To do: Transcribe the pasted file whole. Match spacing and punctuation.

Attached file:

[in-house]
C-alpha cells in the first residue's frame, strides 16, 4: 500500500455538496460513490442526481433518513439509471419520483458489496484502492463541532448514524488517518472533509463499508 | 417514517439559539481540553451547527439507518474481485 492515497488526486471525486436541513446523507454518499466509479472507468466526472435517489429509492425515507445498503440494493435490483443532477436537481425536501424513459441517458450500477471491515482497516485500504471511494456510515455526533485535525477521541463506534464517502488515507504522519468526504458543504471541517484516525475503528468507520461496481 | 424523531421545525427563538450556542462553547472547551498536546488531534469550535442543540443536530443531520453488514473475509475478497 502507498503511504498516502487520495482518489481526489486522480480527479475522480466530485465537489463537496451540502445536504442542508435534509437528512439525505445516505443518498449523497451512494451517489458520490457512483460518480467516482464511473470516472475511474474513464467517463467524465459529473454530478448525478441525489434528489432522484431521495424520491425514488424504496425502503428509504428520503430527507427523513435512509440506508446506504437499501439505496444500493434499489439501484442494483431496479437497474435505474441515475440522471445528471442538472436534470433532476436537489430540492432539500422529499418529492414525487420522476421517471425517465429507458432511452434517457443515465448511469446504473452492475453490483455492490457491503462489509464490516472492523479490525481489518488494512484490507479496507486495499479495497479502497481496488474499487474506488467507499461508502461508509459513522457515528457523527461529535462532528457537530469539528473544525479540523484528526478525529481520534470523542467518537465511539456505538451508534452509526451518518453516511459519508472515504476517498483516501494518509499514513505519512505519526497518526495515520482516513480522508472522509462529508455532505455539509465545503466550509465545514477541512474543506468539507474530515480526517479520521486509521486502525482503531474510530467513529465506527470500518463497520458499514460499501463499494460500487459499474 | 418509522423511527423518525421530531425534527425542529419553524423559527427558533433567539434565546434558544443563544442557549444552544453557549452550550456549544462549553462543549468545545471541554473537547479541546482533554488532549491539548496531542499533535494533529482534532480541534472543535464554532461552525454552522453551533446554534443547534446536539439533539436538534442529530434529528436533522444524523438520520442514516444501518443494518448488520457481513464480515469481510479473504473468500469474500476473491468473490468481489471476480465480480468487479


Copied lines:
[in-house]
C-alpha cells in the first residue's frame, strides 16, 4: 500500500455538496460513490442526481433518513439509471419520483458489496484502492463541532448514524488517518472533509463499508 | 417514517439559539481540553451547527439507518474481485 492515497488526486471525486436541513446523507454518499466509479472507468466526472435517489429509492425515507445498503440494493435490483443532477436537481425536501424513459441517458450500477471491515482497516485500504471511494456510515455526533485535525477521541463506534464517502488515507504522519468526504458543504471541517484516525475503528468507520461496481 | 424523531421545525427563538450556542462553547472547551498536546488531534469550535442543540443536530443531520453488514473475509475478497 502507498503511504498516502487520495482518489481526489486522480480527479475522480466530485465537489463537496451540502445536504442542508435534509437528512439525505445516505443518498449523497451512494451517489458520490457512483460518480467516482464511473470516472475511474474513464467517463467524465459529473454530478448525478441525489434528489432522484431521495424520491425514488424504496425502503428509504428520503430527507427523513435512509440506508446506504437499501439505496444500493434499489439501484442494483431496479437497474435505474441515475440522471445528471442538472436534470433532476436537489430540492432539500422529499418529492414525487420522476421517471425517465429507458432511452434517457443515465448511469446504473452492475453490483455492490457491503462489509464490516472492523479490525481489518488494512484490507479496507486495499479495497479502497481496488474499487474506488467507499461508502461508509459513522457515528457523527461529535462532528457537530469539528473544525479540523484528526478525529481520534470523542467518537465511539456505538451508534452509526451518518453516511459519508472515504476517498483516501494518509499514513505519512505519526497518526495515520482516513480522508472522509462529508455532505455539509465545503466550509465545514477541512474543506468539507474530515480526517479520521486509521486502525482503531474510530467513529465506527470500518463497520458499514460499501463499494460500487459499474 | 418509522423511527423518525421530531425534527425542529419553524423559527427558533433567539434565546434558544443563544442557549444552544453557549452550550456549544462549553462543549468545545471541554473537547479541546482533554488532549491539548496531542499533535494533529482534532480541534472543535464554532461552525454552522453551533446554534443547534446536539439533539436538534442529530434529528436533522444524523438520520442514516444501518443494518448488520457481513464480515469481510479473504473468500469474500476473491468473490468481489471476480465480480468487479